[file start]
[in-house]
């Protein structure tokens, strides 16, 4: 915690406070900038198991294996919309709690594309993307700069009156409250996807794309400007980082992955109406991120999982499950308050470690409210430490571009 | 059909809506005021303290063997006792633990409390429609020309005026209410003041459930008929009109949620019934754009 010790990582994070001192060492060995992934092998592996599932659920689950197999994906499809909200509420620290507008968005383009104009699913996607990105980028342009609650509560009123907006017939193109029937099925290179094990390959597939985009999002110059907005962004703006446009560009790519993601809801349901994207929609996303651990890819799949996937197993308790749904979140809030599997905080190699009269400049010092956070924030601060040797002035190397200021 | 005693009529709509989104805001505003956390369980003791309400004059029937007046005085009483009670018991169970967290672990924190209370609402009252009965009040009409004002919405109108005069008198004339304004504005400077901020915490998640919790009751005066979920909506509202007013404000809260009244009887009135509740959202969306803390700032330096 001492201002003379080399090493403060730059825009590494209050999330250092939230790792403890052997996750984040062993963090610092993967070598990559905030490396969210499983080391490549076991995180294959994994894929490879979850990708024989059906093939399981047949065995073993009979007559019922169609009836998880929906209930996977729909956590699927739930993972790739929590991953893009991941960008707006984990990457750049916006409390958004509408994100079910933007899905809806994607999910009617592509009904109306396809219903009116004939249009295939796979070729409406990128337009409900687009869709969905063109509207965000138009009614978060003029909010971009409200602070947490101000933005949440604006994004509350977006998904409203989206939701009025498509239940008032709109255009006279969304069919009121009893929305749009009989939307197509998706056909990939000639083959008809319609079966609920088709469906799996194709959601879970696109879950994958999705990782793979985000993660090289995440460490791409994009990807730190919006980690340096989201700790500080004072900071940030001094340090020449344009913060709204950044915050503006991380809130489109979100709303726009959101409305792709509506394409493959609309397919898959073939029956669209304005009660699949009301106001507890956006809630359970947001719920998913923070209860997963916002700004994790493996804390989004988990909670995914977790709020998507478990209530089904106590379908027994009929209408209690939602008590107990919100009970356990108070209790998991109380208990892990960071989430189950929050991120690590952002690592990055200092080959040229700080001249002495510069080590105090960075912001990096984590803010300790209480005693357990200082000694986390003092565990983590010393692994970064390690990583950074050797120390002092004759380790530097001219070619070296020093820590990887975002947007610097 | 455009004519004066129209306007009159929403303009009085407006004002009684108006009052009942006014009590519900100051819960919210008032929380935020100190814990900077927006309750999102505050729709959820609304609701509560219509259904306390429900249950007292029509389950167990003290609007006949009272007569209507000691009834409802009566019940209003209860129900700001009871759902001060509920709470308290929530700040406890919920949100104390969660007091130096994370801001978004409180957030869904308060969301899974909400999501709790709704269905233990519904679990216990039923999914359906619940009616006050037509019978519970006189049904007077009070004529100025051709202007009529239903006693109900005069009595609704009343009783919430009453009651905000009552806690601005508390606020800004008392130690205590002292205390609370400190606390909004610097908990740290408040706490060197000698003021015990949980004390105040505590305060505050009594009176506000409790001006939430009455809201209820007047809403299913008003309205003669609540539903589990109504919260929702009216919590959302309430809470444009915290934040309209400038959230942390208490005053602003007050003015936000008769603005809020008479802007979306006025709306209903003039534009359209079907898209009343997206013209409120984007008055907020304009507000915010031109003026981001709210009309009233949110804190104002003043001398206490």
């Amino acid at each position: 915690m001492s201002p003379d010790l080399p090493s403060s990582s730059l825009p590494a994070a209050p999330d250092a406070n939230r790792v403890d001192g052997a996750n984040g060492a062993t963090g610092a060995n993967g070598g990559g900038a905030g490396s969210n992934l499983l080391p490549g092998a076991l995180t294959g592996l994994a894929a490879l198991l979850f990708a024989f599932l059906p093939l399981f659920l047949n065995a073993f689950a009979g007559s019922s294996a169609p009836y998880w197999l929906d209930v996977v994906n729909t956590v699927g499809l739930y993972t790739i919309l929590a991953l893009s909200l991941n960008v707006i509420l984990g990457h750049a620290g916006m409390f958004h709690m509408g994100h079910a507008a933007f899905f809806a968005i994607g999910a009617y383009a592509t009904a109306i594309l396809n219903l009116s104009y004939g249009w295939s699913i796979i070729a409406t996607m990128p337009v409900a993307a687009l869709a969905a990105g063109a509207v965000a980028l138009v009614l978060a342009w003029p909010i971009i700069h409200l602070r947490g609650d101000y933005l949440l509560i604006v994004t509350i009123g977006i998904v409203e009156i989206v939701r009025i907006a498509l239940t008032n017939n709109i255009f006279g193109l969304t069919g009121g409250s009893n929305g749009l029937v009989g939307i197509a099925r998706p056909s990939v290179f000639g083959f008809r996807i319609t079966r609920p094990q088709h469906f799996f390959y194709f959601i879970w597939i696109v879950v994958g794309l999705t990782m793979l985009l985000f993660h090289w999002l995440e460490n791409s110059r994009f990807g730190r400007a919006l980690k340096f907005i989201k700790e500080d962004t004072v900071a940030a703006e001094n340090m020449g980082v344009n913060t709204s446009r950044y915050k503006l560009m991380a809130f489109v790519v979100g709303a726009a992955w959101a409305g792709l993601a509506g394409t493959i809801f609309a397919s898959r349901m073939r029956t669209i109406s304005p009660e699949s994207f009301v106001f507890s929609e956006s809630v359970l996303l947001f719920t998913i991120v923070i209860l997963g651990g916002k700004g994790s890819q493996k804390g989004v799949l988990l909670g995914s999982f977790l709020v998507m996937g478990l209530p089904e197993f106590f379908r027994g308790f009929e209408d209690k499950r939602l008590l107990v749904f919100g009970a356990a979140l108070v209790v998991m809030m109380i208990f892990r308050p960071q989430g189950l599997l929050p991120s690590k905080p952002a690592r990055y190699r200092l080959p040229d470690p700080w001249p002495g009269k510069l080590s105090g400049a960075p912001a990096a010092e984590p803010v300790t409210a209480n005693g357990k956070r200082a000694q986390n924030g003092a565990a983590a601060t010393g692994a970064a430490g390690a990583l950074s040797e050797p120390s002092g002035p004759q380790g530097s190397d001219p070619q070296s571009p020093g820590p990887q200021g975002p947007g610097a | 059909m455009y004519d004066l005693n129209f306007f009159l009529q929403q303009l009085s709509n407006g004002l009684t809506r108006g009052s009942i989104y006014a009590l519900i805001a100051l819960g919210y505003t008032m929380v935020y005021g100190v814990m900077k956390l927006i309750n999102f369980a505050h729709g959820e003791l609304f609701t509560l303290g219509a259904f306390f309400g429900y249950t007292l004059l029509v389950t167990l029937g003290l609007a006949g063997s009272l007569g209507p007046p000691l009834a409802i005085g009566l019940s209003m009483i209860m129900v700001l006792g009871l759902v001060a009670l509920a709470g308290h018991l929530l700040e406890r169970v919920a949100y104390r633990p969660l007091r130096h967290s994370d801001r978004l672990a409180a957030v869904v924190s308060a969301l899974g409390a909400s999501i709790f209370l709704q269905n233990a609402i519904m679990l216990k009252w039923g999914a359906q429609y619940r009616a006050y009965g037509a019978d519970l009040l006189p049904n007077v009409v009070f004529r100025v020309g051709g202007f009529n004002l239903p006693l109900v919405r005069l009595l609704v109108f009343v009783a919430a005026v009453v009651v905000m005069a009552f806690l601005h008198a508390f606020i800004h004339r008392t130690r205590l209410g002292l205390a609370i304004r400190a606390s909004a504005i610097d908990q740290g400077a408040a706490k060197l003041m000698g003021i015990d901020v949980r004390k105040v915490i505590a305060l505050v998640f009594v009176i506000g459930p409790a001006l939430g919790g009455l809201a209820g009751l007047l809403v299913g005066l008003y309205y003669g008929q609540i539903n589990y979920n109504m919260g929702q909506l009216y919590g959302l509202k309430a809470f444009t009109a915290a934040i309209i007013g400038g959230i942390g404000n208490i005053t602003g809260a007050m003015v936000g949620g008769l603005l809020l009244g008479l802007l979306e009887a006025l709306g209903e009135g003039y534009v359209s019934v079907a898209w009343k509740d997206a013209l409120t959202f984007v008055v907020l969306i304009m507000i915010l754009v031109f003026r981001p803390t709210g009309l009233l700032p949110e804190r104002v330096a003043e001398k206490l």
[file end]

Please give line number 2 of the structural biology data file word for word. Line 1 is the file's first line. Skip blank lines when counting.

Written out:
């Protein structure tokens, strides 16, 4: 915690406070900038198991294996919309709690594309993307700069009156409250996807794309400007980082992955109406991120999982499950308050470690409210430490571009 | 059909809506005021303290063997006792633990409390429609020309005026209410003041459930008929009109949620019934754009 010790990582994070001192060492060995992934092998592996599932659920689950197999994906499809909200509420620290507008968005383009104009699913996607990105980028342009609650509560009123907006017939193109029937099925290179094990390959597939985009999002110059907005962004703006446009560009790519993601809801349901994207929609996303651990890819799949996937197993308790749904979140809030599997905080190699009269400049010092956070924030601060040797002035190397200021 | 005693009529709509989104805001505003956390369980003791309400004059029937007046005085009483009670018991169970967290672990924190209370609402009252009965009040009409004002919405109108005069008198004339304004504005400077901020915490998640919790009751005066979920909506509202007013404000809260009244009887009135509740959202969306803390700032330096 001492201002003379080399090493403060730059825009590494209050999330250092939230790792403890052997996750984040062993963090610092993967070598990559905030490396969210499983080391490549076991995180294959994994894929490879979850990708024989059906093939399981047949065995073993009979007559019922169609009836998880929906209930996977729909956590699927739930993972790739929590991953893009991941960008707006984990990457750049916006409390958004509408994100079910933007899905809806994607999910009617592509009904109306396809219903009116004939249009295939796979070729409406990128337009409900687009869709969905063109509207965000138009009614978060003029909010971009409200602070947490101000933005949440604006994004509350977006998904409203989206939701009025498509239940008032709109255009006279969304069919009121009893929305749009009989939307197509998706056909990939000639083959008809319609079966609920088709469906799996194709959601879970696109879950994958999705990782793979985000993660090289995440460490791409994009990807730190919006980690340096989201700790500080004072900071940030001094340090020449344009913060709204950044915050503006991380809130489109979100709303726009959101409305792709509506394409493959609309397919898959073939029956669209304005009660699949009301106001507890956006809630359970947001719920998913923070209860997963916002700004994790493996804390989004988990909670995914977790709020998507478990209530089904106590379908027994009929209408209690939602008590107990919100009970356990108070209790998991109380208990892990960071989430189950929050991120690590952002690592990055200092080959040229700080001249002495510069080590105090960075912001990096984590803010300790209480005693357990200082000694986390003092565990983590010393692994970064390690990583950074050797120390002092004759380790530097001219070619070296020093820590990887975002947007610097 | 455009004519004066129209306007009159929403303009009085407006004002009684108006009052009942006014009590519900100051819960919210008032929380935020100190814990900077927006309750999102505050729709959820609304609701509560219509259904306390429900249950007292029509389950167990003290609007006949009272007569209507000691009834409802009566019940209003209860129900700001009871759902001060509920709470308290929530700040406890919920949100104390969660007091130096994370801001978004409180957030869904308060969301899974909400999501709790709704269905233990519904679990216990039923999914359906619940009616006050037509019978519970006189049904007077009070004529100025051709202007009529239903006693109900005069009595609704009343009783919430009453009651905000009552806690601005508390606020800004008392130690205590002292205390609370400190606390909004610097908990740290408040706490060197000698003021015990949980004390105040505590305060505050009594009176506000409790001006939430009455809201209820007047809403299913008003309205003669609540539903589990109504919260929702009216919590959302309430809470444009915290934040309209400038959230942390208490005053602003007050003015936000008769603005809020008479802007979306006025709306209903003039534009359209079907898209009343997206013209409120984007008055907020304009507000915010031109003026981001709210009309009233949110804190104002003043001398206490």